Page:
(Nekola and McGill 2014). At least some turnover was expected from the Malaysian
First evidence for long-term stasis in wet-tropics land snail
community composition
Jeffrey C.Nekola, MennoSchilthuizen, KatherineSzabo, VeronikaHorsáková and MichalHorsák
J. C. Nekola (http://orcid.org/0000-0001-6073-0222) (jnekola@unm.edu), V. Horsáková and M. Horsák, Dept of Botany and Zoology, Masaryk Univ.,
Kotlářská 2, CZ-611 37 Brno, Czech Republic. JCN also at: Biology Dept, Univ. of New Mexico, Albuquerque, NM 87131, USA. – M. Schilthuizen,
Naturalis Biodiversity Center, Leiden, the Netherlands, and: Inst. Biology Leiden, Leiden Univ., Leiden, the Netherlands. – K. Szabo, Max Planck Inst. for
the Science of Human History, Jena, Germany.
Brevia
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data, however, given known palynological changes from sea-
sonally dry to wet tropical forest over the analyzed temporal
extent (Jones et al. 2014). Yet, community similarity only
varied between 0.4–0.6 and demonstrated no significant trend
across 0.3–25 ka extents. ese similarity values are equiva-
lent to those observed between adjacent (10 km) modern karst
tower faunas at Simbaluylon and Tinahas, Malaysia (48 and
45 observed species, respectively, with 36 in common) and are
likely driven by stochastic differences between samples drawn
from the same regional pool (Preston 1962).
It is not immediately clear why land snail community
composition in the tropics has been more resilient to long-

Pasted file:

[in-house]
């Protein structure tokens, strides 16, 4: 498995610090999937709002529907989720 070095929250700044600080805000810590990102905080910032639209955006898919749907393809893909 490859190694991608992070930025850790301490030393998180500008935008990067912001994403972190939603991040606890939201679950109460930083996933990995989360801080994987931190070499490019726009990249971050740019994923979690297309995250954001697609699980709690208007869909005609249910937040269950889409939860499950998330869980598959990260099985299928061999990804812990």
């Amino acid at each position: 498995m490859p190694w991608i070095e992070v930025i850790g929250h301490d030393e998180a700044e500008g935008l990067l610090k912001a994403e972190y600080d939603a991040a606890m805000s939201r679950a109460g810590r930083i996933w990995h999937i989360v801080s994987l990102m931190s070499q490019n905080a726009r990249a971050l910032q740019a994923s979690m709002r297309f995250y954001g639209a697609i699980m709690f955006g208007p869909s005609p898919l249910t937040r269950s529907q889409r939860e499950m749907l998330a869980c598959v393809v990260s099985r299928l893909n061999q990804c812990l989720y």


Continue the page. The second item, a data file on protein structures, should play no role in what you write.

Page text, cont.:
term regional climate change than that observed for vascu-
lar plants in the same region. We hypothesize that this may
be related to the: 1) smaller habitat size required to sustain
minimally viable land snail populations – ranging down
to 10-m² areas for some microsnails (Schilthuizen 2011),
and/or 2) excellent passive dispersal abilities of many land
snails (Gittenberger et al. 2006) which allow them access to
even the most isolated refugia. us an archipelago of tiny
refugia within the karst-tower landscape may provide long-
term buffering against moderate temperature and consider-
able precipitation variability, helping maintain a uniform
regional species pool over long time scales. e temporal
turnover seen in the temperate zone, however, probably
reflects the greater total experienced temperature and precipi-
tation variation which exceeded the ability of such tiny, local
refugia to buffer regional climate change.
Lastly, even though land snail communities are among the
clearest examples known for neutral community assembly
(Schilthuizen 2011), we note that these data provide no clear
evidence for directional stochastic compositional change
(aka ‘ecological drift’ of Hubbell 2001) over time. us even
though such drift can be generated in mesocosm experiments
over short time scales (Gilbert and Levine 2017) it is unclear
that this process is important in natural systems.
Figure 1. Comparison of temporal community composition changes for central European temperate and Malaysian wet tropic land snail
communities. (Top row) Distance decay over the modern to LGM transition based on all pairwise sample comparisons. (Bottom row)
Species–time relationship across 0 (modern) to 25 ka extents.
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References
Condit, R. et al. 2002. Beta-diversity in tropical forests. – Science
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Gilbert, B. and Levine, J. M. 2017. Ecological drift and the distri-
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Gittenberger, E. et al. 2006. Molecular trails from hitch-hiking
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Hubbell, S. P. 2001. e unified neutral theory of biodiversity and
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Jones, S. E. et al. 2014. A Late Pleistocene record of climate and
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Supplementary material (Appendix ecog-03996 at <www.
ecography.org/appendix/ecog-03996>). Appendix 1–4.